Tag Archives: Waincraft

Recommended Resources for New Pagans

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While I wouldn’t exactly call myself an expert, I have been a Pagan for about 30 years. These are a few resources I would endorse for Pagans just starting out, especially those on a Celtic and/or Norse path.

BOOKS

GENERAL
Anything by the late great Isaac Bonewits
Real Magic, Real Energy, Neopagan Rites… all great stuff to start out with.

People of the Earth: The New Pagans Speak Out by Ellen Evert Hopman and Lawrence Bond
Including interviews across the spectrum, this book is a great way to compare the various Pagan paths (even though now it has become a little outdated, as new paths have arisen over the years). Many of the interviews are with founders of traditions, making this compilation of great historical significance as well. A similarly good source is Drawing Down the Moon by Margot Adler.

Earth Power: Techniques of Natural Magic by Scott Cunningham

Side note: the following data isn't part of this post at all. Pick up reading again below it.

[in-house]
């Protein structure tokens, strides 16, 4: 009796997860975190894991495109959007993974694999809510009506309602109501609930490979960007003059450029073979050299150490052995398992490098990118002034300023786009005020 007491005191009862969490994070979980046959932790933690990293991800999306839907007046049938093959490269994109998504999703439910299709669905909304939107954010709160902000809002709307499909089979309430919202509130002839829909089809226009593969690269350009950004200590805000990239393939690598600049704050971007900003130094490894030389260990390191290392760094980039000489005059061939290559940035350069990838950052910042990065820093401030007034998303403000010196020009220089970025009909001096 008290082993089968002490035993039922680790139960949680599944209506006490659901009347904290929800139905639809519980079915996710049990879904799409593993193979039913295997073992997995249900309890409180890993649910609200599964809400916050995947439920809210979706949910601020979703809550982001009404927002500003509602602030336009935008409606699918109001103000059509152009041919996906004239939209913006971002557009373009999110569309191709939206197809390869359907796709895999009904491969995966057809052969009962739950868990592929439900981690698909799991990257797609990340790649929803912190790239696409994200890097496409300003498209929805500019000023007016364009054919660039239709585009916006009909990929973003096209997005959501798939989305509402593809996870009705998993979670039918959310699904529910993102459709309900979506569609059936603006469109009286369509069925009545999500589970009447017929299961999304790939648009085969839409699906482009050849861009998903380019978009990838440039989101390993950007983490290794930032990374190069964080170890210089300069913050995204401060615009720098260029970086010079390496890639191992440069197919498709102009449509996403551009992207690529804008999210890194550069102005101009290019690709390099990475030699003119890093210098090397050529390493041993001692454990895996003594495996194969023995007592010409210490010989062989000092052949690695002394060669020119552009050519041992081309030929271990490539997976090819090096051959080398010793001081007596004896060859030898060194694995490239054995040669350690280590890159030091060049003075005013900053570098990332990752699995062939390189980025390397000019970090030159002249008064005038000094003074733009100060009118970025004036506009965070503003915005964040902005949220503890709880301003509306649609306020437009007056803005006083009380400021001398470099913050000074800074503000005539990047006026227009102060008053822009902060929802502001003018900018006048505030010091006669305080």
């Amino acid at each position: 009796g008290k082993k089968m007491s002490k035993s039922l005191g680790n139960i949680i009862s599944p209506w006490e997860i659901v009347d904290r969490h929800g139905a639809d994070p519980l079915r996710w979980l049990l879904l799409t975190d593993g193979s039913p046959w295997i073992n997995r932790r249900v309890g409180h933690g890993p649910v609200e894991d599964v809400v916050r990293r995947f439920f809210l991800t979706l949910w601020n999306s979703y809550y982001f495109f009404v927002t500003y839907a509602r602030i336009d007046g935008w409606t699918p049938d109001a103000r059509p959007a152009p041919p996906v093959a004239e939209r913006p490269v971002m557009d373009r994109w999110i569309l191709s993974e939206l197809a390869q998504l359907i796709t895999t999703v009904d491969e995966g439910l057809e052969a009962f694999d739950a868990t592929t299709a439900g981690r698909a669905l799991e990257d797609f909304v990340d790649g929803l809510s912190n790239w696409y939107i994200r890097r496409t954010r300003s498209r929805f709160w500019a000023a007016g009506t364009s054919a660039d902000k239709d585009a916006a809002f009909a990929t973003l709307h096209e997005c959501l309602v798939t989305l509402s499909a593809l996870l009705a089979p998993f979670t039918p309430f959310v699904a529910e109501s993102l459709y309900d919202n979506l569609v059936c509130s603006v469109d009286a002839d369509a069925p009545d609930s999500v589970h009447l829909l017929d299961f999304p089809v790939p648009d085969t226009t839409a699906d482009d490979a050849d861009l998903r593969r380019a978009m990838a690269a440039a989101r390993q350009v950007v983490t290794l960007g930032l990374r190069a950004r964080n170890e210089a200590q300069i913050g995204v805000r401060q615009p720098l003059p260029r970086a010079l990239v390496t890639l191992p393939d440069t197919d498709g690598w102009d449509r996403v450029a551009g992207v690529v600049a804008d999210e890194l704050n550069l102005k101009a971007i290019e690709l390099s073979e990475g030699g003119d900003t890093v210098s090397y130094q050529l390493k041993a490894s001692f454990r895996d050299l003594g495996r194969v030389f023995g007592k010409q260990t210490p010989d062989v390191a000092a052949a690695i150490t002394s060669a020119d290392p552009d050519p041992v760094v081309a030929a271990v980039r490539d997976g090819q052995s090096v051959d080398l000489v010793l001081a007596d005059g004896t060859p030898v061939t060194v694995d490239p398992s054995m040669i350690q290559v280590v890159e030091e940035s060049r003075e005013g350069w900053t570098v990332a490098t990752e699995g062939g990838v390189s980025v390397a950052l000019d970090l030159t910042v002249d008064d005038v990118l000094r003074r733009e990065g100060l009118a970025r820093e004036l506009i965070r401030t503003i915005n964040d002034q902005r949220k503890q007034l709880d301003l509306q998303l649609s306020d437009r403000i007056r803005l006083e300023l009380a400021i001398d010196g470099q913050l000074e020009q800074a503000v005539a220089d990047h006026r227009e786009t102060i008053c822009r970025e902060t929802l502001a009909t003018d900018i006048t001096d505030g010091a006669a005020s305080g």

This book has stuck with me through the years. These simple techniques in natural magic are of benefit to anyone of any Pagan path. The earliest editions of this book have beautiful art nouveau illustrations.

CELTIC
Celtic Rituals by Alexei Kondratiev
I recommend this not for the ritual style, but for the deep insights and ritual themes Alexei had for the holy days.

The Celtic Devotional: Daily Prayers and Blessings by Caitlin Matthews
Recommended especially for soft polytheists or duotheists, this little book is a treasure trove of beautiful of prayers and blessings.

Kindling the Celtic Spirit by Mara Freeman
A nice source and light read for customs and themes of various holidays throughout the year.

Myth, Legend, and Romance: An Encyclopaedia of Irish Folk Tradition by Daithi O Hogain
A good solid reference.

NORSE
The Poetic Edda by Carolyne Larrington
A clear and readable translation of the Elder Edda.

The Children of Odin by Padraic Colum
Yes, this is a children’s mythology book, but a great read and easy introduction to Norse mythology for adults as well. It’s a good place to start if you’re not ready to tackle the Eddas.

The Seed of Yggdrasill- Deciphering the Hidden Messages in Old Norse Myths by Maria Christina Kvilhaug
Maria has some really mind-blowing amazing insights into Norse mythology. If you can’t find her book at a reasonable price, check out her youtube channel: Lady of the Labyrinth.